Now I know many readers will jump to the conclusion that if a game is not first-party, Nintendo has no reason to stand behind it, which is true. But if the console maker does not encourage for a certain kind of gaming, then many of its consumers will only buy what is primarily available. And what has become primarily available for the Wii is casual gaming. Hence, they are weeding out the hardcore market any and every which way possible while pursuing casual consumers. Wii-play, one of the worst games released in 2007, stayed at the top of the NPD charts longer than Halo 3 and Gears of War. But it was not because of amazing gameplay or unique gaming innovation. It simply came with a Wii-mote; Nintendo's way of encouraging all gamers to buy the product. The same tactic was used to promote Wii-sports, Link's Crossbow Training and the new Mario Kart.
By enforcing a higher availability with their casual games (and less promotion of hardcore games), Nintendo has swayed the market away from hardcore gaming – or the requirement of hardcore gaming – for the Wii. Simply put, regarding the hardcore market for the Wii: Nintendo does not want you to play their games. Otherwise, Metroid Prime 3, Battalion Wars 2 or even Sega's Ghost Squad would have included a free Wii-mote like Wii Play or Link’s Crossbow Training. And Baja Mania, MX vs ATV Untamed or NitroBike would have included a Wii steering wheel like Mario Kart, despite being second or third party software titles. How many hardcore gamers would have been inclined to purchase the fore-mentioned items if they did include an extra peripheral? Sort of how the new SOCOM comes with the new PS3 headset, or how Ace Combat (a non-first party game) came bundled with a flight stick for the Xbox 360. Of course, this is considering that Nintendo cared at all about maintaining dominance in both the casual and hardcore markets. But that is not their goal.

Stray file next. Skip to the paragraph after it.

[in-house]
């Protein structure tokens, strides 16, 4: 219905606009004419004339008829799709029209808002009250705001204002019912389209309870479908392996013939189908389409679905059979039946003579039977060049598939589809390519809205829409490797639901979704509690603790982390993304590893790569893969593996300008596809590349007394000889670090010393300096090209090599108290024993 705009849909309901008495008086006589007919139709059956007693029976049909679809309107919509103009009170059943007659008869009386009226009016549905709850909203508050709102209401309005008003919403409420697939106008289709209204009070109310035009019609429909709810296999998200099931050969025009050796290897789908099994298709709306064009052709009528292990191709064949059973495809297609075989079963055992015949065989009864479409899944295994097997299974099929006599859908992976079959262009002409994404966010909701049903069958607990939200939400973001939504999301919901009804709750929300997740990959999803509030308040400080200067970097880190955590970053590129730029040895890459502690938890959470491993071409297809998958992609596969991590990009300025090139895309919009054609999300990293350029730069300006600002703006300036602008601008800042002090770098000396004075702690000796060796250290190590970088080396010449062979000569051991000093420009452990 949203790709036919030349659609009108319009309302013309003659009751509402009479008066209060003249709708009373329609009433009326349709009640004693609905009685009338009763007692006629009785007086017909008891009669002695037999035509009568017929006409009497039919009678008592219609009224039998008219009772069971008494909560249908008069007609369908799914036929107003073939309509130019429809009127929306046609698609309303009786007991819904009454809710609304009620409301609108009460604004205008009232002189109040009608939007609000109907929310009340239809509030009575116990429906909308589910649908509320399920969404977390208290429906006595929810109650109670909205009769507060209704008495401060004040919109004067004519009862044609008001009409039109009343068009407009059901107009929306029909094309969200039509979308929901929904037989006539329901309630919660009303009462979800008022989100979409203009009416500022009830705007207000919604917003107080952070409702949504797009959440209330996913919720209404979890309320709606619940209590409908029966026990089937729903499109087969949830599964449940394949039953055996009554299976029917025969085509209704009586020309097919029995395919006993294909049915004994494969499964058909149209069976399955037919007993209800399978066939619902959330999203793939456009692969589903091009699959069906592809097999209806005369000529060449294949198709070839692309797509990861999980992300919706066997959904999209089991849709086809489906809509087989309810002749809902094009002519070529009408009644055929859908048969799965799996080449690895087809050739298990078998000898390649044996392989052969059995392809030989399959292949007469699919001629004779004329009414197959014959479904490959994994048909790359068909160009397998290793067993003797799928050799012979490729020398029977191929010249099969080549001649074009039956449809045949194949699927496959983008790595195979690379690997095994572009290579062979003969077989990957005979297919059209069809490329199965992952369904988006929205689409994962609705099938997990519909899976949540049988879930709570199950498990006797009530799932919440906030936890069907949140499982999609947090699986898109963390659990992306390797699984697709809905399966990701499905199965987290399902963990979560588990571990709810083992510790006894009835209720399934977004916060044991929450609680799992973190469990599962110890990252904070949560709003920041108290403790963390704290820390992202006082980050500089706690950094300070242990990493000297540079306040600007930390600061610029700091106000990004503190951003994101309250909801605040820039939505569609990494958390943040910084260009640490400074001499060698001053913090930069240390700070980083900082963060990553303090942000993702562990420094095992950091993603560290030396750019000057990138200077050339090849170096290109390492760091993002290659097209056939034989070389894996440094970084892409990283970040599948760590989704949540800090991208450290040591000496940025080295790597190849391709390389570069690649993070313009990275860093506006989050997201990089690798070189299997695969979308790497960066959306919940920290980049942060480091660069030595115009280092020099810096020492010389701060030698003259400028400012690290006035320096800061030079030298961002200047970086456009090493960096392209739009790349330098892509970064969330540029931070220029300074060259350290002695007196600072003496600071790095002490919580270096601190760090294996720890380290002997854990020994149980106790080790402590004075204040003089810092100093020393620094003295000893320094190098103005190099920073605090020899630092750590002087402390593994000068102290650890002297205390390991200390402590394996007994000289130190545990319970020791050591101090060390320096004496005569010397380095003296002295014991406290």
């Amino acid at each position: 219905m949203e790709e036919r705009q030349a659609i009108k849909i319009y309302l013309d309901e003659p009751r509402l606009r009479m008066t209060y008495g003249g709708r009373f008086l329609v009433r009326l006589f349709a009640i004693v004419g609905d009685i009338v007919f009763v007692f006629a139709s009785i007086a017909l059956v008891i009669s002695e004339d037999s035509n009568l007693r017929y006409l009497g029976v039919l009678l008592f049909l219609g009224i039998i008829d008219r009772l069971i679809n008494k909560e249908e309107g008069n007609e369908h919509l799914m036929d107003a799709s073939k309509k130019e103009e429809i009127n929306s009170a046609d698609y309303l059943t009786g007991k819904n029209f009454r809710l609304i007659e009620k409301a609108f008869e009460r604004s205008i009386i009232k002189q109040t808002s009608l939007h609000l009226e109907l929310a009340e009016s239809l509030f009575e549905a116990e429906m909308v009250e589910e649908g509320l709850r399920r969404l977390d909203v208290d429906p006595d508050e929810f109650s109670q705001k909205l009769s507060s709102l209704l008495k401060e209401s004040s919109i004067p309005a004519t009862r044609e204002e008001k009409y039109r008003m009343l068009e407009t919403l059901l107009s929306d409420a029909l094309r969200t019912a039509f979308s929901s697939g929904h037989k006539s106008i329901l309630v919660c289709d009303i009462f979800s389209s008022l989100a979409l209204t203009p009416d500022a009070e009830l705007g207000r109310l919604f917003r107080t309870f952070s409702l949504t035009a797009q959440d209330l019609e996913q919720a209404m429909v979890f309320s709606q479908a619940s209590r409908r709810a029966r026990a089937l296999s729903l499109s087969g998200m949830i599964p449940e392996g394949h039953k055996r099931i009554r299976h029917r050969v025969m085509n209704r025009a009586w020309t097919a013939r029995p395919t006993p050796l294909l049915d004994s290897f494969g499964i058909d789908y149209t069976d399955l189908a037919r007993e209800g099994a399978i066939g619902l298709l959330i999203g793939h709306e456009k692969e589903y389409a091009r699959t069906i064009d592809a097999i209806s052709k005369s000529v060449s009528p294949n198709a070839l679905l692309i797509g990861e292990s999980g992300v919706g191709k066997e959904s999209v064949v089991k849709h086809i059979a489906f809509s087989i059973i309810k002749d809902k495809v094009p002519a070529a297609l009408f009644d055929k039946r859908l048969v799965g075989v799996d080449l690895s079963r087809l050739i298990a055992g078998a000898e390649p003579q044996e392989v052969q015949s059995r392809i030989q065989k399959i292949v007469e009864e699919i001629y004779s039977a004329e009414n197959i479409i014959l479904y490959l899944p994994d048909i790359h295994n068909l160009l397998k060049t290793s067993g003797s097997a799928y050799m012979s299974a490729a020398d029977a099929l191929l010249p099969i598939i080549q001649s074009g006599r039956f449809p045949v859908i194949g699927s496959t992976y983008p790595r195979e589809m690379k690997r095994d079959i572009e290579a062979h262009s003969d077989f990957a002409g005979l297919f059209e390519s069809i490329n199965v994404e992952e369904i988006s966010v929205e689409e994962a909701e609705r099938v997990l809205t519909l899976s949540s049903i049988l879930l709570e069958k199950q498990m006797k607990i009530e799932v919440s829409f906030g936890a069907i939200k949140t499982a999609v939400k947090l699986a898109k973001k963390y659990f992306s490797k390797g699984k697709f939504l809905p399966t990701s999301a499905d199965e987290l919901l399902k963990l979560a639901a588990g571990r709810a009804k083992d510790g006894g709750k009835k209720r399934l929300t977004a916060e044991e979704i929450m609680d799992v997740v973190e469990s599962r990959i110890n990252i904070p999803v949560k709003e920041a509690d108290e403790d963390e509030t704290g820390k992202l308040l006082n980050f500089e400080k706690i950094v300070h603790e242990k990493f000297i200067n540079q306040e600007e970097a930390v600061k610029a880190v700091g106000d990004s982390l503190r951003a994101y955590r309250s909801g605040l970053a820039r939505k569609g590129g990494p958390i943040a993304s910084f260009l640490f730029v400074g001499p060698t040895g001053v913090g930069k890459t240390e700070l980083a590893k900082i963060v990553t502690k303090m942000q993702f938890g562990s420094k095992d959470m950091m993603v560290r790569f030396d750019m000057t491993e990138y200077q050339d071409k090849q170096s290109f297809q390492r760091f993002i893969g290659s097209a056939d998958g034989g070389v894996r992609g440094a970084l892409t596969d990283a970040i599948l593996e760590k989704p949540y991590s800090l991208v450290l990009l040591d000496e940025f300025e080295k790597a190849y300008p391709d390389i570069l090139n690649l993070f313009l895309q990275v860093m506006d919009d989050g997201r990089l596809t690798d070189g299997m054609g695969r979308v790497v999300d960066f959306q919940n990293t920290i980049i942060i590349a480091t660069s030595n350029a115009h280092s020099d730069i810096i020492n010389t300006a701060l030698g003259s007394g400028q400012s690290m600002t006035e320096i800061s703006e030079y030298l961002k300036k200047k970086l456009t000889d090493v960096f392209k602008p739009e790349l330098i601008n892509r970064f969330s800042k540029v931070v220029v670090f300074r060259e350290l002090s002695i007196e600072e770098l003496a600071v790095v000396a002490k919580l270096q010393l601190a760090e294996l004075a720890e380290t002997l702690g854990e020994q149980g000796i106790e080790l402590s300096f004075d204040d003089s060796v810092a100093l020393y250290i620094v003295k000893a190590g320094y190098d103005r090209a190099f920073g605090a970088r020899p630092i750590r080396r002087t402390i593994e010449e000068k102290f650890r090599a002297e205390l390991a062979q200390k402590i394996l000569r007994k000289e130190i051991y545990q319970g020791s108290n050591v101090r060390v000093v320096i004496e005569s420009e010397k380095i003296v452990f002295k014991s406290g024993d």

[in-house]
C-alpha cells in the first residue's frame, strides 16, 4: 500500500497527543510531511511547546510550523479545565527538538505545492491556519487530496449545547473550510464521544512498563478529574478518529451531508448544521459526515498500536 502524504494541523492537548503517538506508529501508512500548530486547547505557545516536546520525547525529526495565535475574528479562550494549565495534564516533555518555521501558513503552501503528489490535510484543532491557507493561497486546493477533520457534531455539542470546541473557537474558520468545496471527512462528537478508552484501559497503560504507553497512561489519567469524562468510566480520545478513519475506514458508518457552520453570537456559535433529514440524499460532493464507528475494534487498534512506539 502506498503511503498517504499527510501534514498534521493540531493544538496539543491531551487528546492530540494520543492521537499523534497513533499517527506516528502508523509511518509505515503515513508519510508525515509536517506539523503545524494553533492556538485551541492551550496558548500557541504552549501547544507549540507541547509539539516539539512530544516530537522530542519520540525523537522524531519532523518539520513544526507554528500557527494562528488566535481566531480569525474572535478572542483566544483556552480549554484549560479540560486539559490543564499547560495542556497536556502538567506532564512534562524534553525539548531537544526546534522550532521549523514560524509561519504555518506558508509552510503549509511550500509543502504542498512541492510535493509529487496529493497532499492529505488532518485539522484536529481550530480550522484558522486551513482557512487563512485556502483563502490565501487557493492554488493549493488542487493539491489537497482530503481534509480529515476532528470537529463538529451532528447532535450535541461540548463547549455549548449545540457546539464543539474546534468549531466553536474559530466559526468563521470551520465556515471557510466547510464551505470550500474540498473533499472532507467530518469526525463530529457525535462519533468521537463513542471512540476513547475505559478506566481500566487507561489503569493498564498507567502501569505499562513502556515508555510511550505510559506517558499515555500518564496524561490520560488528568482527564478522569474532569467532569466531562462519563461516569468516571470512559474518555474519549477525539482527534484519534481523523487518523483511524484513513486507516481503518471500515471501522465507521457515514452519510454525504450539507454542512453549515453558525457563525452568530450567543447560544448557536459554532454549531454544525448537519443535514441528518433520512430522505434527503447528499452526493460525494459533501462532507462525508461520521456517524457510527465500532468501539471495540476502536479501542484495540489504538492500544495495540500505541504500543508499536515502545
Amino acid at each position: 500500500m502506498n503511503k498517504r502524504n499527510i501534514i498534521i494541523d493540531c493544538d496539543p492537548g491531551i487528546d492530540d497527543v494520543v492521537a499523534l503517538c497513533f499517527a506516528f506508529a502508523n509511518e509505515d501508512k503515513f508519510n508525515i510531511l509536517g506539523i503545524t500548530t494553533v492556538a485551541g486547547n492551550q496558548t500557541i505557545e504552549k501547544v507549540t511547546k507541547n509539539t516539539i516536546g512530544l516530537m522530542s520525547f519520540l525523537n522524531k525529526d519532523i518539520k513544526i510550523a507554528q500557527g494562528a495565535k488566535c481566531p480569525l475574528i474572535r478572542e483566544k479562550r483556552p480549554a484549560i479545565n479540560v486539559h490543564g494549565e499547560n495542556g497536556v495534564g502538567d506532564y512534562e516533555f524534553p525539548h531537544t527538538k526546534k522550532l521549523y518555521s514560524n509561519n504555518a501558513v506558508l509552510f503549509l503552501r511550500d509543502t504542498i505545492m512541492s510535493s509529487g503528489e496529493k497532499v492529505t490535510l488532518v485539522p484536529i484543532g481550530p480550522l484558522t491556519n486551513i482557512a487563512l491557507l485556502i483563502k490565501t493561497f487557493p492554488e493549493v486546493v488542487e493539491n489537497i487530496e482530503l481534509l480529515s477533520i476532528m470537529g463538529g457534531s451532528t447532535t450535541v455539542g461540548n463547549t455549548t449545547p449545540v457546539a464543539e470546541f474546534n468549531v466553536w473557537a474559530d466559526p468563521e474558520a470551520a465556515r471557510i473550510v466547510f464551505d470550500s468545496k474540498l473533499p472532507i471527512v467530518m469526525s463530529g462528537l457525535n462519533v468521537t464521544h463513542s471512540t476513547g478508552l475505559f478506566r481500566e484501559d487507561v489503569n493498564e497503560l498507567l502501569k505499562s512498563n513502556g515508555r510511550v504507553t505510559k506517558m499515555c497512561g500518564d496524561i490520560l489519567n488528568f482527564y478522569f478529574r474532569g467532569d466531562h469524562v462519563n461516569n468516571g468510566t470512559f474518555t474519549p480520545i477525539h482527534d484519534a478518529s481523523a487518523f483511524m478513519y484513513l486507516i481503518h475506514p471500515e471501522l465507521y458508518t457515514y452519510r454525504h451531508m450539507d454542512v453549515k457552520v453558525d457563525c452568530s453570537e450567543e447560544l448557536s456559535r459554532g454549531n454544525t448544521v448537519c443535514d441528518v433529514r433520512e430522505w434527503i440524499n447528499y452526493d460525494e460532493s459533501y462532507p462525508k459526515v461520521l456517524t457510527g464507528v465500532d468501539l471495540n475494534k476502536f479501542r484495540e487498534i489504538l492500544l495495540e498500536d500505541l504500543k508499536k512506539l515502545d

Nintendo has basically gone full-casual, with the occasional toss-in of a third-party hardcore title every once in a while. But do not expect to see any chart topping games exclusively on the Wii that will rival the innovation and gameplay likes of Gears of War 2, KillZone 2, Resistance 2, Forza Motorsport or Gran Turismo. It looks as if those days are long gone.
If you feel you have something to add to the discussion, feel free to drop by the Blend Games Forum or post a comment below.
Nintendo and hardcore gaming
Do you think Nintendo will return to catering toward the hardcore market?